After my sermon on prayer two emails arrived. The first came the next day querying the parable in Luke 11: 5-13 about the friend's persistence winning through as he kept knocking on the door. 'It makes it sound as though God doesn't really want to answer our prayers ' wrote the emailer. Certainly, it is an unusual not to say daring story. We must be careful about unpacking it. As a prayer about intercession it is about how our prayers for others, like the friend knocking on the door for loaves for his visitor's sake, takes us into a maturing process by which we come to understand more of the ways that God works out his purposes. The mystery of prayer must always leave the outcome to God. How many times have urgent prayers for healing, for example, not seemed to have a positive outcome. And then some do have a glorious answer. What matters is our continuing dependency and faith as children of a living Father - that he hears us and will answer in his own way.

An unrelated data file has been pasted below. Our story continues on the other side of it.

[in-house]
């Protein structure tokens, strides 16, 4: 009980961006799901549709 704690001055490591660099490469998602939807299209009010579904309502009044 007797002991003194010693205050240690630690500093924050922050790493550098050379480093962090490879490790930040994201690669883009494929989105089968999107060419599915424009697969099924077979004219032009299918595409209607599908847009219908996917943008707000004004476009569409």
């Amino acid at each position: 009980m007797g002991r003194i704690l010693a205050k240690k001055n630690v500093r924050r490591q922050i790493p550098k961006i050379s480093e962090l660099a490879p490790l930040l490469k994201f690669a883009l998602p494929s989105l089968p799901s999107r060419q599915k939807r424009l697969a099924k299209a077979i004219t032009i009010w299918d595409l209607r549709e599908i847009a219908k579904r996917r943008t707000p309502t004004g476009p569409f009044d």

When I initially introduced the idea of 'five' prayers for persistence I met criticisms that it made prayer some sort of mechanical exercise or worse a manipulative practice. As though we were insisting God answer our way. The truth is that we always needed to pray about what we should pray together. From the outset we sought the prayers to be in God's will. I like the way in the parable that its a question of feeding a hungry guest with three loaves specifically required. That does sound like something which God approves!